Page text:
-Windows Autopilot is actually one of four primary options to enroll Windows device into Intune. I’ll start with the options using a device that has already been set up and is running Windows 10 or Windows 11. Here, users can self-enroll their personally own devices by installing the Company Portal app, then register the device using a Microsoft 365 work or school account. If you have set up auto enrollment in Azure AD and Intune, the user will only need to enter their credentials once.
-The second option that you’re probably familiar with is Workplace Join. Enrolling from Windows settings and the access work or school menu, then choosing connect and signing in with your org account. Both of these options are intended for personally owned devices. The option from the Windows settings is called MDM only enrollment and isn’t recommended. That’s because it does not register the device with Azure Active Directory and can prevent access to things like your organization’s email or security capabilities like conditional access. So those are the options for enrolling a running PC, but for a new corporate owned PC, you have a few additional options.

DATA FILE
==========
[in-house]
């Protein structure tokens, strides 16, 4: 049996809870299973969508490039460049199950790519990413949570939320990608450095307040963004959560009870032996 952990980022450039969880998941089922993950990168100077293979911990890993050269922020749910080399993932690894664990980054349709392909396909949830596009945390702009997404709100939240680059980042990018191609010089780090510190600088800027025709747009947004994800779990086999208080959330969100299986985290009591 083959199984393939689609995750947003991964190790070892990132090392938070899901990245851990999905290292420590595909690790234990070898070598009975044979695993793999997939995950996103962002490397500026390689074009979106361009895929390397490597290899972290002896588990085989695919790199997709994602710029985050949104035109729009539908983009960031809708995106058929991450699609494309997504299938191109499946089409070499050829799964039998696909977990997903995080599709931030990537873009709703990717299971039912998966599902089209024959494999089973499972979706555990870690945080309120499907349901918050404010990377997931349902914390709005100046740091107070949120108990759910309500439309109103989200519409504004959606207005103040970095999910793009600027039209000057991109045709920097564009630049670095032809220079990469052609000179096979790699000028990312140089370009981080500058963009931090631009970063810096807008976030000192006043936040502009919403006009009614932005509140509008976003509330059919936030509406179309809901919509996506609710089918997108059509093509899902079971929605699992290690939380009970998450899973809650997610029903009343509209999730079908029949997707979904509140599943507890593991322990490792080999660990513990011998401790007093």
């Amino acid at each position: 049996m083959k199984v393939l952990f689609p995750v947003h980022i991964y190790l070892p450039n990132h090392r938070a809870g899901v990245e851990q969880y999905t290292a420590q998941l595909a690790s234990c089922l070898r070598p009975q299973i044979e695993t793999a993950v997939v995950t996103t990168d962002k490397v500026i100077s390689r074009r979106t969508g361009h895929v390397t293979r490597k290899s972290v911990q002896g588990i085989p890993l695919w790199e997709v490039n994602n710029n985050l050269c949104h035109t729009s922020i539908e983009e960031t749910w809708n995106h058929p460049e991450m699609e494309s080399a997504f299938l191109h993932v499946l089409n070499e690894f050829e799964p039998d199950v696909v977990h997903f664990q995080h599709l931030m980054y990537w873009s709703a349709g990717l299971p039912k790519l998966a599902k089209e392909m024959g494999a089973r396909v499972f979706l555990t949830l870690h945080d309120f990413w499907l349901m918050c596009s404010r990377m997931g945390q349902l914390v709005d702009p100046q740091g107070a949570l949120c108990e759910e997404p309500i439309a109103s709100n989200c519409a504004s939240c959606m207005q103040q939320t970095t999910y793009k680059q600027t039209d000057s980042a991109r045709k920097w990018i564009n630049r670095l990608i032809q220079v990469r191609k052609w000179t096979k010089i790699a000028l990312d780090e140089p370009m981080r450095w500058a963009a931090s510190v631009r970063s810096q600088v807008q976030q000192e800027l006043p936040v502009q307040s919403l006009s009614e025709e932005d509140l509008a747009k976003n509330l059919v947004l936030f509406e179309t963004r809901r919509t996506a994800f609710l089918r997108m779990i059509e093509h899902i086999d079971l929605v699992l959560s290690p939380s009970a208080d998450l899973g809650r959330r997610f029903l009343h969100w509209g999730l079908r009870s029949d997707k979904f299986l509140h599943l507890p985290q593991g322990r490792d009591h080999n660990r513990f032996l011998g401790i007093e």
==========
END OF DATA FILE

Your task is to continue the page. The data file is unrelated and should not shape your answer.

-First, you can sign into Windows using the same Microsoft 365 work or school account during Windows setup. This is called Azure Active Directory Join. And again, if auto enrollment is enabled for your Azure AD and Intune environment, the device will get automatically enrolled in one step. Then, Windows Autopilot is another option where the user is offered the option to sign into their work or school account with a streamlined experience for the user during setup. With these two options during Windows setup, devices will be marked as corporate-owned devices in Intune. And using any of these four options after the device is enrolled with Intune, and based on what you’ve set up as required configurations, Intune will install your apps and apply policies required to connect your organization’s data and services.